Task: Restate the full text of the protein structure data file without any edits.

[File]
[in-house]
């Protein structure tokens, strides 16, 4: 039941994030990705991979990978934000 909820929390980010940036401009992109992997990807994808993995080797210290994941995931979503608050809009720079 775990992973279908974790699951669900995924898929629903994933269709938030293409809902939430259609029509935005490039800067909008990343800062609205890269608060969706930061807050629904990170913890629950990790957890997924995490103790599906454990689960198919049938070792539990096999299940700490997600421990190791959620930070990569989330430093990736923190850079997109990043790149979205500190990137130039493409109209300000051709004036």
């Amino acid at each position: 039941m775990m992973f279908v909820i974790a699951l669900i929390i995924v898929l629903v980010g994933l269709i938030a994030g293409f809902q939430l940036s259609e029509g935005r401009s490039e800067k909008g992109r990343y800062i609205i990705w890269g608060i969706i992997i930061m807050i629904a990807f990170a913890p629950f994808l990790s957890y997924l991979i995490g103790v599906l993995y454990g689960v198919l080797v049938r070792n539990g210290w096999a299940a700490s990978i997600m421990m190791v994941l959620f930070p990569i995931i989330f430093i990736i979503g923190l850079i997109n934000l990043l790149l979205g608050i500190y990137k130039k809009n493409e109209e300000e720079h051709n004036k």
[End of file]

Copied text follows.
[in-house]
């Protein structure tokens, strides 16, 4: 039941994030990705991979990978934000 909820929390980010940036401009992109992997990807994808993995080797210290994941995931979503608050809009720079 775990992973279908974790699951669900995924898929629903994933269709938030293409809902939430259609029509935005490039800067909008990343800062609205890269608060969706930061807050629904990170913890629950990790957890997924995490103790599906454990689960198919049938070792539990096999299940700490997600421990190791959620930070990569989330430093990736923190850079997109990043790149979205500190990137130039493409109209300000051709004036």
């Amino acid at each position: 039941m775990m992973f279908v909820i974790a699951l669900i929390i995924v898929l629903v980010g994933l269709i938030a994030g293409f809902q939430l940036s259609e029509g935005r401009s490039e800067k909008g992109r990343y800062i609205i990705w890269g608060i969706i992997i930061m807050i629904a990807f990170a913890p629950f994808l990790s957890y997924l991979i995490g103790v599906l993995y454990g689960v198919l080797v049938r070792n539990g210290w096999a299940a700490s990978i997600m421990m190791v994941l959620f930070p990569i995931i989330f430093i990736i979503g923190l850079i997109n934000l990043l790149l979205g608050i500190y990137k130039k809009n493409e109209e300000e720079h051709n004036k």